Tasmania has a spectacular coastline and diverse marine environment. Seagrass habitats in Tasmania, as elsewhere in the world, have been lost, fragmented and damaged by development and poor catchment management, through practices such as sewage and stormwater discharges, urban runoff, dredging, boating and land reclamation.

Seagrass meadows play a key ecological role in Australia’s coastal ecosystems and the loss of seagrass beds is considered to be one of the most serious issues in Australia’s marine environment. There are thought to be less than 70 species of seagrasses worldwide, about half of which are present around Australia’s 32,000-kilometre coastline. Six marine species of seagrass are recorded around Tasmania, while an additional two species occur in estuaries. The extent of seagrass beds is a good indicator of the ecological health of the marine environment. Healthy seagrass beds provide both habitat and food source, supporting biodiversity and stabilising the sea-bottom.

Seagrasses are highly specialised marine flowering plants adapted to soft sediments of nearshore environments and which live totally submerged in water. They come complete with leaves, a rhizome (an underground, usually horizontally-oriented stem) and a root system. They are found in marine or estuarine waters. Most seagrass species are located in soft (that is, silty or sandy) sediments.

Our knowledge of sea-grass distributions in temperate shallow water, to depths of about 10m is reasonably good. However, we are short of detail on deepwater (down to 20m) seagrasses. Areas subject to more extreme water movement, such as tidal or wave-induced, are also poorly studied, compared to seagrasses in more protected areas.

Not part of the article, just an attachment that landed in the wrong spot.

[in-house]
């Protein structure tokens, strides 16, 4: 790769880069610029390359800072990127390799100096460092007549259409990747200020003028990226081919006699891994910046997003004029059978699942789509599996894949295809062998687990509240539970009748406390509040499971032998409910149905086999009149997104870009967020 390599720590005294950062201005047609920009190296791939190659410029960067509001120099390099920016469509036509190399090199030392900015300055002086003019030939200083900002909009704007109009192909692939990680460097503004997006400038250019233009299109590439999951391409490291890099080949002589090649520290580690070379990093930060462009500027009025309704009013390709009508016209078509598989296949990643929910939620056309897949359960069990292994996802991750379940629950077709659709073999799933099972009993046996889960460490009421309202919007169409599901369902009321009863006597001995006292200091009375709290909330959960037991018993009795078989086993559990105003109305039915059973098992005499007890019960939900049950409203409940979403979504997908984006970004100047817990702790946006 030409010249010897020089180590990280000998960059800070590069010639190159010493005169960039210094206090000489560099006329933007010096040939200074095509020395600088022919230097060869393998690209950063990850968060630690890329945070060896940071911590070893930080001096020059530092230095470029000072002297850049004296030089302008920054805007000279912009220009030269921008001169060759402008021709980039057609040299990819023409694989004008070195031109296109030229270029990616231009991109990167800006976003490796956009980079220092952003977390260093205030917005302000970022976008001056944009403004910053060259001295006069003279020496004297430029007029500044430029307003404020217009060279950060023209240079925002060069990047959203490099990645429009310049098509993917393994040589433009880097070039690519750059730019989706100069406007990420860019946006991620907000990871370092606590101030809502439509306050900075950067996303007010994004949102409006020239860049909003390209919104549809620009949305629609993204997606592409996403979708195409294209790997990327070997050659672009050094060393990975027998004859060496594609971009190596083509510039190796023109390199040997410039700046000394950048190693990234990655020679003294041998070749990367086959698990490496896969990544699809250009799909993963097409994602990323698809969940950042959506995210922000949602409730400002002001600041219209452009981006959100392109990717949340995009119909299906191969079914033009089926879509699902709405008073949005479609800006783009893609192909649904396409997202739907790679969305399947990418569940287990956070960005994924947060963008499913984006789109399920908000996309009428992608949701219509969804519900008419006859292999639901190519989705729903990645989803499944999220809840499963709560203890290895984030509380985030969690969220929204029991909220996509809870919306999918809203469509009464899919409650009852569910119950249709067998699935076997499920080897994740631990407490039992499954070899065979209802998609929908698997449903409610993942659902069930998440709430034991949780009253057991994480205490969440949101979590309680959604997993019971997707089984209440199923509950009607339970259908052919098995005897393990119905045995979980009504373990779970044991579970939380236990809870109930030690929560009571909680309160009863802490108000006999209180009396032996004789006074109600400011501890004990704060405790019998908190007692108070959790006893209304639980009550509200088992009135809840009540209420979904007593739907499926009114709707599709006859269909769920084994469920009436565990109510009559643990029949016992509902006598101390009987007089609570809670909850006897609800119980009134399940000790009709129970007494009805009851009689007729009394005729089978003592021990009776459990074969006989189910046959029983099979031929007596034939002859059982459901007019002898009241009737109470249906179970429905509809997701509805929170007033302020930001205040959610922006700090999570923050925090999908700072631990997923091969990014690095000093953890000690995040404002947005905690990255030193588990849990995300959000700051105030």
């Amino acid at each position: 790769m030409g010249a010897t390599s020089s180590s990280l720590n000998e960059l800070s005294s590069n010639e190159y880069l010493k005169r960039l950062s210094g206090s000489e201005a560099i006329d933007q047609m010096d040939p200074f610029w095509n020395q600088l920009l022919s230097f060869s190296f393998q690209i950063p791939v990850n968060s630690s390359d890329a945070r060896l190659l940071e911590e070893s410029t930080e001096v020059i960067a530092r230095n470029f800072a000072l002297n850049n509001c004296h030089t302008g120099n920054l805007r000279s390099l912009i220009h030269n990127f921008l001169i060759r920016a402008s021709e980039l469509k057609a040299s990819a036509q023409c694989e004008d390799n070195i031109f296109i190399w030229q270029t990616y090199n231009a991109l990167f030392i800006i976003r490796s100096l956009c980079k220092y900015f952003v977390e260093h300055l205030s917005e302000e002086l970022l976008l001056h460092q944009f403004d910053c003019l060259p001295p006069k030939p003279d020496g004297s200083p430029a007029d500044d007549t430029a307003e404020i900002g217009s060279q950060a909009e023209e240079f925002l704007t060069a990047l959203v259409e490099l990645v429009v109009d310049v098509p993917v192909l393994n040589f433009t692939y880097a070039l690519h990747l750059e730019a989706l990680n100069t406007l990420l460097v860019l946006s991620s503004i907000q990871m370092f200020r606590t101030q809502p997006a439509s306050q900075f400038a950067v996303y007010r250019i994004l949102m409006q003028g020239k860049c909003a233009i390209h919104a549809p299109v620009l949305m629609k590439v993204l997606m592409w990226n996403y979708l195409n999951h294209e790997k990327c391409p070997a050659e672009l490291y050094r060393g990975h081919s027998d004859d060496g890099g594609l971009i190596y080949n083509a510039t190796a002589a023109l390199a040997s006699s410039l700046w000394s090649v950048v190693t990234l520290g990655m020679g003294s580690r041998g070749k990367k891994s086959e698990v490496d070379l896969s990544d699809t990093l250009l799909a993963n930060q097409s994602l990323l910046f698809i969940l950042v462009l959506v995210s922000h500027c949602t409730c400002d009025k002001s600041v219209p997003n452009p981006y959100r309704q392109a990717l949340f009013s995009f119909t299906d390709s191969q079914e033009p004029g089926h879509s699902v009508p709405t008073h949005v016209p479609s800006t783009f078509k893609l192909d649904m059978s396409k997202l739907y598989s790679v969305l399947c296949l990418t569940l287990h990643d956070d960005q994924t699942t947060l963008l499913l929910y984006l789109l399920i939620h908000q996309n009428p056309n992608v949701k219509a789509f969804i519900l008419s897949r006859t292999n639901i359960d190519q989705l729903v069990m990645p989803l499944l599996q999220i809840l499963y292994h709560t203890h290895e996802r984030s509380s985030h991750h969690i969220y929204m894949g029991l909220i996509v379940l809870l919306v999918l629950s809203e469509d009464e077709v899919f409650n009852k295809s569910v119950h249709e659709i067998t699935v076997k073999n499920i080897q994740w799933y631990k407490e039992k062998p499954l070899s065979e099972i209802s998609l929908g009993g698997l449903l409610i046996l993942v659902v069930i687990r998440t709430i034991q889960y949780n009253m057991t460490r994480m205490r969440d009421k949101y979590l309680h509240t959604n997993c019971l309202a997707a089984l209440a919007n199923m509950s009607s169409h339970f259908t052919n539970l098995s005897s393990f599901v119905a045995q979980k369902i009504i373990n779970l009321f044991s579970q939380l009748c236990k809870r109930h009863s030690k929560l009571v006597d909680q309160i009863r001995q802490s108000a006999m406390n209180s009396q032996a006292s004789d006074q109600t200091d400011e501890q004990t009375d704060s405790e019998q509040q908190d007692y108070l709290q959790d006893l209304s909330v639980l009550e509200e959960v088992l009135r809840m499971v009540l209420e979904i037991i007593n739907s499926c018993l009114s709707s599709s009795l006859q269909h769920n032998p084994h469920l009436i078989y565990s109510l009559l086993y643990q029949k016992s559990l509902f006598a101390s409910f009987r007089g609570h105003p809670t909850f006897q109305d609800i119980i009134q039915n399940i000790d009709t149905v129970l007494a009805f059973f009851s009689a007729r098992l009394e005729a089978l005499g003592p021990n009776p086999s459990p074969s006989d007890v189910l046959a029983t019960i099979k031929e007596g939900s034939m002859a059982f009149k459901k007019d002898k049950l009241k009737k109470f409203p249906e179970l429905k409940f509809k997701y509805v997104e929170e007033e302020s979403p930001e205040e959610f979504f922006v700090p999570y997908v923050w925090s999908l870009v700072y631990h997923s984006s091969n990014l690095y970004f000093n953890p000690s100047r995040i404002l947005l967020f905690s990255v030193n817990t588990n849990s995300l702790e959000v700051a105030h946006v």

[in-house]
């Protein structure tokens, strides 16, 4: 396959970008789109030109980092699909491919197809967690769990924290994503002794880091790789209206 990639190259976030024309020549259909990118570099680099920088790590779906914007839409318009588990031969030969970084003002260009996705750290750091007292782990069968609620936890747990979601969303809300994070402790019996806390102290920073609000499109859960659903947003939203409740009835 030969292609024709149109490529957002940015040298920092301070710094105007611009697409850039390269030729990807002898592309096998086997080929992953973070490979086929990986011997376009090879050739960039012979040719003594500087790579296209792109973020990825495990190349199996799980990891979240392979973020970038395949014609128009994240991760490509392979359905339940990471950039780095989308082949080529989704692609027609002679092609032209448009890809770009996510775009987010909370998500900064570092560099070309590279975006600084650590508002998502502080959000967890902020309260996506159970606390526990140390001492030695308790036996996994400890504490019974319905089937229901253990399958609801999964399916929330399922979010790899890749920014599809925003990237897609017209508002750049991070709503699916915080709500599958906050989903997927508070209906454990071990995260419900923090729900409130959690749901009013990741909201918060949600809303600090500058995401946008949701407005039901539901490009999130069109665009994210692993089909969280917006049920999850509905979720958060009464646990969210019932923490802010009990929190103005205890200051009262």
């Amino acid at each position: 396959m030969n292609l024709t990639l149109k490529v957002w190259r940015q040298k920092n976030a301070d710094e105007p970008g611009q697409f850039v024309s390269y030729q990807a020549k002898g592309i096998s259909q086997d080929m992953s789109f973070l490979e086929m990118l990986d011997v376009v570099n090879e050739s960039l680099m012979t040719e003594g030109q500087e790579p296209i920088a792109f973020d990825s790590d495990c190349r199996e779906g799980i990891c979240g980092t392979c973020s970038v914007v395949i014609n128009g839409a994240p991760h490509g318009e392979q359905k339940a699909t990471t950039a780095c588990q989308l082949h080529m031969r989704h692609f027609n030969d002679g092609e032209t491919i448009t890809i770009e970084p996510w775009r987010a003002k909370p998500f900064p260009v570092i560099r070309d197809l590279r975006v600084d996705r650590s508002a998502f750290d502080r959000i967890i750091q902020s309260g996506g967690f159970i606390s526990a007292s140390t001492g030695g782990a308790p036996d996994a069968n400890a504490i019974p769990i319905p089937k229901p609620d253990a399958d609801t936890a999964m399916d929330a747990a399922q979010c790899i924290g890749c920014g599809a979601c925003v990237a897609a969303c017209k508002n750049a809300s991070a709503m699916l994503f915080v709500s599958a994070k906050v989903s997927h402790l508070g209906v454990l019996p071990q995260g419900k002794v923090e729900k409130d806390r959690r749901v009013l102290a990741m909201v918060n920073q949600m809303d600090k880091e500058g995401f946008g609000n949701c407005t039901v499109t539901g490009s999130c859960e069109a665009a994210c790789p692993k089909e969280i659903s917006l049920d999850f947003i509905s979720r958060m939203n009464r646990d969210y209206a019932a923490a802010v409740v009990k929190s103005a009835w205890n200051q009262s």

Both species of Amphibolis (A. antarctica and A. griffithii) are endemic to Australia but expect to find only A.antarctica distributed in the north and north eastern coastal waters of Tasmania. The common names for this seagrass are “sea nymph” or “wire weed”, and it grows on a variety of substrates, from sand-covered rock and gravel, to sandy bottoms and even clay normally in areas of high water flow,

Of the nine species of Posidonia that are currently recognised, eight are found in Australia but expect to see only one, P. australis (strapweed) in this region. This species is found at depths ranging from 2 to 35 m on substrates of fine sand with larger sized fractions.

The species Heterozostera tasmanica is widespread in temperate waters of southern Australia, and grows on sandy substrates where it can form dense meadows, as well as isolated plants.

The species within the genus Halophila tend to prefer warmer, tropical waters, but there are three species which tolerate the cooler southern waters. These are H. australisH. decipiens and H. ovalis.

When recording Seagrasses, please do not try to count individual plants – you will be there forever (or at least till you run low on air!). We just need to know that it is present, preferably by position fixing on GPS, the depth range and an estimated size of the bed or meadow. And if you can, identify the genus, or better still, the individual species.